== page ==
Persons or entities who want to join together in a new business venture have many legal alternatives to their structure. They could form an ordinary business corporation as shareholders, organize a limited liability company as members, or create a limited partnership or even a common law partnership. In each of these situations, there are statutes and court cases that govern the conduct of these entities and their owners and the duties they owe to each other in this legal relationship.  

More recently, at least over the past several years, the term "strategic alliance" has become popular to define a relationship. But the problem is that there is no legal entity called "strategic alliance." A recent 7th Circuit Court of Appeals decision dealt with a contract creating a relationship which the parties labeled a "strategic alliance." (Advertising Specialty Institute vs. Hall Erickson, Inc. d/b/a The Motivation Show et. al., 7th Circuit Court of Appeals, No. 08-1097 and 08-1227, April 7, 2010.) The weight, or lack thereof, the court gave to the strategic alliance relationship is interesting.  

In 2002, Advertising Specialty Institute (ASI) and Hall-Erickson, Inc. (d/b/a The Motivation Show) (Hall-Erickson) entered into a contract that purported to form a "strategic alliance." The court, throughout the opinion, puts "strategic alliance" in quotes, suggesting it is not clear what the term means. In the end, the court treated the dispute as a contract dispute, analyzing it as a breach of contract, without regard to the parties' characterization of their relationship as a "strategic alliance."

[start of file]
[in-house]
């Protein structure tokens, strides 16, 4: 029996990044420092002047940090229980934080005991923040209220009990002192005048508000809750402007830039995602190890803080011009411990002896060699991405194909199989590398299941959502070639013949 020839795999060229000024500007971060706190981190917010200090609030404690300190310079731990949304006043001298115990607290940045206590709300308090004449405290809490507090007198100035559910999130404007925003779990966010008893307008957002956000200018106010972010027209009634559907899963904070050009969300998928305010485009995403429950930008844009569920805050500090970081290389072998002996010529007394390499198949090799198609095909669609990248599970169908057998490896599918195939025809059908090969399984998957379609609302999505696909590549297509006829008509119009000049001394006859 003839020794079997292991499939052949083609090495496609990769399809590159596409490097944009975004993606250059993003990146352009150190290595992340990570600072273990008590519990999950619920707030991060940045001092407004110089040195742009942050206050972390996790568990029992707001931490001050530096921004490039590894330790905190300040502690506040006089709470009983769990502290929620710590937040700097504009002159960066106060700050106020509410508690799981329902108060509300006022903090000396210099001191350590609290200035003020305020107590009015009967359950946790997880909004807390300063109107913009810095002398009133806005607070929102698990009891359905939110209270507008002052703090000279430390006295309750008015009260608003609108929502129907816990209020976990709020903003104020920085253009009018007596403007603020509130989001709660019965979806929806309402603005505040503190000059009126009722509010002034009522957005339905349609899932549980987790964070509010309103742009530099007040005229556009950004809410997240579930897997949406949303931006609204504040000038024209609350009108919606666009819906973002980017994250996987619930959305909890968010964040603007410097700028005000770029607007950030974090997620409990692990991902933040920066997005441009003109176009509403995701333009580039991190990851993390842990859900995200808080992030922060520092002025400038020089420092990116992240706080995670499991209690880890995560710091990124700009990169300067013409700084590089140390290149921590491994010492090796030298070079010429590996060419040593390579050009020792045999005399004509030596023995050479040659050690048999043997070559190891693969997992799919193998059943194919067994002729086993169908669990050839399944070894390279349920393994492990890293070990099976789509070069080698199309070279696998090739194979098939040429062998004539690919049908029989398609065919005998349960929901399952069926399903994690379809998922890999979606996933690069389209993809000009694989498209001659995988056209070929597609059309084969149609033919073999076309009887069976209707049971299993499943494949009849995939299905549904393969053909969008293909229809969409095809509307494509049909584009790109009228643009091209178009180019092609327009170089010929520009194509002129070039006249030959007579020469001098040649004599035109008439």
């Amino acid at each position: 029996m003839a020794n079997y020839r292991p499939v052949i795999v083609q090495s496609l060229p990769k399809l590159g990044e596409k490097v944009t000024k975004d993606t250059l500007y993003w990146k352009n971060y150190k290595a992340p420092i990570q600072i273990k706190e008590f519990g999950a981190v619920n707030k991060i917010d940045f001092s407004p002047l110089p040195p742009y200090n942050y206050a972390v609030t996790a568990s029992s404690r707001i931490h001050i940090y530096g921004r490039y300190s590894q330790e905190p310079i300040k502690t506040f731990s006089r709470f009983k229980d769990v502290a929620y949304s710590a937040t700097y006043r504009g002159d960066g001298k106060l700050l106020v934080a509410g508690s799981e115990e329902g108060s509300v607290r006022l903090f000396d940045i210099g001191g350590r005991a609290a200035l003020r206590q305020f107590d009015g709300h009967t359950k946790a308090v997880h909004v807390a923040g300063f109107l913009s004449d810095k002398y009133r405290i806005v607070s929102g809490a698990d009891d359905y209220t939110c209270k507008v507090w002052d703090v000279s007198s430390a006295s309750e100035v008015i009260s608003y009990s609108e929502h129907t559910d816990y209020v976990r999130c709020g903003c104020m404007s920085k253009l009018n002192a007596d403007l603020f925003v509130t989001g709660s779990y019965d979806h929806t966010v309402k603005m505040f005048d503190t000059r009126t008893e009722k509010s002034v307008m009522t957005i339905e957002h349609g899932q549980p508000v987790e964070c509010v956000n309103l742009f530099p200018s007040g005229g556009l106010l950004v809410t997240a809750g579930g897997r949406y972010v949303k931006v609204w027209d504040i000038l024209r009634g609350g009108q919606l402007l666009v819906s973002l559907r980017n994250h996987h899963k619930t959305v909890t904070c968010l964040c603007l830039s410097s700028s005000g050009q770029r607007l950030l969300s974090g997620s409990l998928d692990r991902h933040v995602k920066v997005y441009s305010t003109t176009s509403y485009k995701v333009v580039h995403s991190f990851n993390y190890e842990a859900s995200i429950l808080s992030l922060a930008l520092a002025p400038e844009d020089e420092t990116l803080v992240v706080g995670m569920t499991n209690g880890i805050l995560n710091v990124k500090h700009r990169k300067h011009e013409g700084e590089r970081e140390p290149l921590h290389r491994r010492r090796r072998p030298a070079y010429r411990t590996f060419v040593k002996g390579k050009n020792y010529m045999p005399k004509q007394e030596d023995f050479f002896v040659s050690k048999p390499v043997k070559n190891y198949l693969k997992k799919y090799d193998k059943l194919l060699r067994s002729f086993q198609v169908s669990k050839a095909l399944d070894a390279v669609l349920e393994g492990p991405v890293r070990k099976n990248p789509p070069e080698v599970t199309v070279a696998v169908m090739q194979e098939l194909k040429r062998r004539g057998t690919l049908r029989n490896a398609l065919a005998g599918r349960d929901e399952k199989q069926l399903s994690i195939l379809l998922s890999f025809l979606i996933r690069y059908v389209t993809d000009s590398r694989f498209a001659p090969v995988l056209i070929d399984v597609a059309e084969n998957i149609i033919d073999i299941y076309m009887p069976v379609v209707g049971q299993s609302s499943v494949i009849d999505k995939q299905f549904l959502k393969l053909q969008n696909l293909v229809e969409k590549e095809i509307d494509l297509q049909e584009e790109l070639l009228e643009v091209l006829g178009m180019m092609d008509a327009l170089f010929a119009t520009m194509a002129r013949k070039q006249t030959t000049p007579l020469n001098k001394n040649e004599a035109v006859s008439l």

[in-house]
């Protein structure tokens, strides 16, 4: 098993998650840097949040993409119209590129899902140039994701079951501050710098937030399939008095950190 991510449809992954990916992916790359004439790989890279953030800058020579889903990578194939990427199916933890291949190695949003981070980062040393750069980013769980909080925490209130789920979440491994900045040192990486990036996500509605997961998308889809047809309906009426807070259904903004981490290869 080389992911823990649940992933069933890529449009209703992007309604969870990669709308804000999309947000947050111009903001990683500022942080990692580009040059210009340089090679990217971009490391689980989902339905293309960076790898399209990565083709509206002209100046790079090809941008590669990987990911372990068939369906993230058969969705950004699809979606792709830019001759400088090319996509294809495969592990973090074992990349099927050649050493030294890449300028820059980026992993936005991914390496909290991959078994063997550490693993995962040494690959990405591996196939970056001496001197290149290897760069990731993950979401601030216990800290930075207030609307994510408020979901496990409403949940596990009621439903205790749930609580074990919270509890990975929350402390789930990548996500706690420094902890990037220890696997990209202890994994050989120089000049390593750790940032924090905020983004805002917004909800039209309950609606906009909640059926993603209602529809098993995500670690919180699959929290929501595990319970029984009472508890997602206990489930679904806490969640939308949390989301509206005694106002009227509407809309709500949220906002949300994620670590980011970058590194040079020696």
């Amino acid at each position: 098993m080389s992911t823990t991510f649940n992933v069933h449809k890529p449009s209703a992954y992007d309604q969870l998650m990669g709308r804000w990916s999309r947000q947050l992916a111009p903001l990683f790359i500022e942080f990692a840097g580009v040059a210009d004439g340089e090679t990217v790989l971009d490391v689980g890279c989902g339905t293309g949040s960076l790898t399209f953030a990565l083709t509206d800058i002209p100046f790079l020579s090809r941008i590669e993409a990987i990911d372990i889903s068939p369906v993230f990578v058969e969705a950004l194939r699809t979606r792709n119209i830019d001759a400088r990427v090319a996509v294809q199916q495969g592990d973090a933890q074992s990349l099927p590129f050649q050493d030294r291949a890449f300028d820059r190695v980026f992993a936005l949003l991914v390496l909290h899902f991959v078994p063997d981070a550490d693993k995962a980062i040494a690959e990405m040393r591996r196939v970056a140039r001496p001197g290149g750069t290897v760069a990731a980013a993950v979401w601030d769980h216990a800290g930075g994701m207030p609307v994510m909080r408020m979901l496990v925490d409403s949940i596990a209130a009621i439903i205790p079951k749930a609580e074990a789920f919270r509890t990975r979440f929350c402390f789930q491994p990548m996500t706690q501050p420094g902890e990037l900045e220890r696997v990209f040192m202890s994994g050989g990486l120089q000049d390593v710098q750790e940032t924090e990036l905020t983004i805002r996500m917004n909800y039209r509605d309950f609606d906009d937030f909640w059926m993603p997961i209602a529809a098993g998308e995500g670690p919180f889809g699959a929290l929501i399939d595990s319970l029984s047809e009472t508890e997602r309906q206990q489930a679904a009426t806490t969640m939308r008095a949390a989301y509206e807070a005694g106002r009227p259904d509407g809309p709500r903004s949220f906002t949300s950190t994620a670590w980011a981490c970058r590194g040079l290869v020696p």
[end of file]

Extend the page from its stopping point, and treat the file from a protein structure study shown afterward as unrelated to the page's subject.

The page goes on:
The case presents difficult reading for the plaintiff's trial counsel, which should be second-guessing its handling of the case. The plaintiff actually "won" the case, but, in what must have been a bitter result, received nominal damages of only one dollar.  

The plaintiff in this case, Advertising Specialty Institute (ASI) facilitated meetings and trade shows for sellers and purchasers of corporate promotional products. Through its affiliate, the ASI Show, ASI held around 80 shows a year throughout the United States that were targeted mainly at ASI's 21,000 distributor members and 3,300 supplier members.  

The defendant, Hall-Erickson, Inc., under the name "The Motivation Show," entered into an agreement (which the court said "purported to create a 'strategic alliance' ") under which the parties agreed to operate a promotional-products pavilion within The Motivation Show. As part of their "strategic alliance", ASI had "the right of first refusal concerning any activity, alliance, or opportunity concerning the promotional product/advertising specialty industry." The agreement specifically stated that it would "not be extended to any other promotion products association, trade show, or conference (i.e. PPAI)." PPAI stands for Promotional Products Association International, a close rival of ASI.  

The appeals court, affirming the trial court, found that The Motivation Show had "solicited and invited" PPAI to co-locate its trade show with The Motivation Show at McCormick Place, Chicago's principal trade show location. This was a clear violation of the agreement, which the trial court found to be "deliberate and . . . designed to conceal from ASI the fact that there was an opportunity in the offing." The trial court further found that ASI would have accepted this opportunity had it been offered by The Motivation Show. Even worse, the trial court found the testimony of Peter Erickson, the representative of The Motivation Show to be "regrettably false" and "completely untruthful." The appeals court affirmed these findings. At this point, it certainly looked bad for the defendants.